Fraser: A look at 'intent' of Keith's high stick on Carter

Kerry Fraser
6/5/2013 2:09:20 PM
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I can't thank you enough for helping us understand how an official views, or should view, the game and enforce the rules.

My question is about the high sticking call against Duncan Keith on Jeff Carter.  My take on the play is this:  Both players are coming up the ice well behind the play.  They're likely sharing pleasantries and ultimately Carter slashes Keith.  Now angry and hurting from the slash Keith lets his emotions get the better of him and he delivers a wreckless and very dangerous "High Stick" (I would call it a slash) to Carter's face.  Carter suffers an injury and misses the ensuing power play.

As an official I would have given Carter a slashing minor and Keith a Match Penalty.  I justify the Match Penalty in that there is no other intent but to injure when you swing your stick at someone's head.  Accidental or not I feel Referee Furlatt (the referee following both players up the ice and who called the penalty) made a serious error in his assessment of a Double Minor for High Sticking.  This incident clearly transcended an accidental high stick.  It wasn't as severe a blow or injury suffered, but from the live view inside the arena I flashed back to McSorely and Brashaer.  I feel the league should suspend Keith for at least the remainder of the series if not longer as he's a repeat offender.

What was your take on the play and whether it deserves supplemental discipline?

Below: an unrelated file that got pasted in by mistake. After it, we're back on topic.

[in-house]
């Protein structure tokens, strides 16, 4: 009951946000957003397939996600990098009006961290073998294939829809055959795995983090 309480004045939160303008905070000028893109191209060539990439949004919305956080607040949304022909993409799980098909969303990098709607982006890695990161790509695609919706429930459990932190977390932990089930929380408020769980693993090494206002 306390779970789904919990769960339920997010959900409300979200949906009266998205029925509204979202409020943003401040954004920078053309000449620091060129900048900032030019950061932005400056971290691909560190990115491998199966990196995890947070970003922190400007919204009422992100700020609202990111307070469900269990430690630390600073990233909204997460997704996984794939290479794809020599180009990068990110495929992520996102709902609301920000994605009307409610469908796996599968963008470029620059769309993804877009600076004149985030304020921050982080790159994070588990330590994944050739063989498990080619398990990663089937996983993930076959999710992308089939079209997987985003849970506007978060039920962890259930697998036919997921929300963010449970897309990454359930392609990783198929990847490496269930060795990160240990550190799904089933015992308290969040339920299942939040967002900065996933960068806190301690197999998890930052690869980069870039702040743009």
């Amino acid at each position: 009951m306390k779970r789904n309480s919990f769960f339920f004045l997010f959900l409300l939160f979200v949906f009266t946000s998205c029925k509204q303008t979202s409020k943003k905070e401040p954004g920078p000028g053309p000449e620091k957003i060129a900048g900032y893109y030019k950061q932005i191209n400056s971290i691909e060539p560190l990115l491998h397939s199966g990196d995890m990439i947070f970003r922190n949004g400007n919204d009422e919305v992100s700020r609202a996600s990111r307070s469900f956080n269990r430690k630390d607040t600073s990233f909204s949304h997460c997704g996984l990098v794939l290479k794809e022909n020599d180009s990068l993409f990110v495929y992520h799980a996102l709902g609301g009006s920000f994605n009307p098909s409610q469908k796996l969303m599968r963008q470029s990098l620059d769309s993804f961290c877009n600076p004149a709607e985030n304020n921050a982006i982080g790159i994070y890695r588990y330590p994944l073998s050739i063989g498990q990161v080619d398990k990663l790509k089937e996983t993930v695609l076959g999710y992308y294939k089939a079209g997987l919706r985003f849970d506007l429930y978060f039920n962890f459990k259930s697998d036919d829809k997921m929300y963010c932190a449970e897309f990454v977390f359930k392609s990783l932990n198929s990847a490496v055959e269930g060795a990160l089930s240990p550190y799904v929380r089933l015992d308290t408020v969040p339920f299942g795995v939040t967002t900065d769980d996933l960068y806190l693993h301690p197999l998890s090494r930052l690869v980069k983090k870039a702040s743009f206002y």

PS: I think they should retire the No. 2 referee sweater and hang it in the HOF!

Derek May

Thank you very much for the kudos and being a loyal follower of C'mon Ref. You can also follow me on twitter (@kfraserthecall) for updates as these playoff games are being played.

I can appreciate your perspective on this play as you described Duncan Keith's actions with an eye to common sense and logic. Who could argue with your assertion that bringing/swinging a stick up into someone's head area is reckless and potentially dangerous? In this case, minor injury resulted with a gash to Jeff Carter's chin. If a play of this nature was to occur in youth hockey I could totally understand (and expect) why you would call a match penalty.

The fact of the matter is that a different standard of enforcement is most often applied in the NHL and other professional leagues.  Before everyone starts jumping all over this reality statement, I would like to share the thought process used to differentiate between varying degrees of stick related infractions up to a match penalty for a deliberate attempt to injure an opponent. It might be like shifting and change at the end of this business day but I provide anyway.

As I'm sure you would agree, proving "intent" can be a difficult task. Several factors are taken into account for this purpose. I want to focus on the degree or severity of contact along with the time element taken to deliver a blow in retaliation as two of the primary considerations.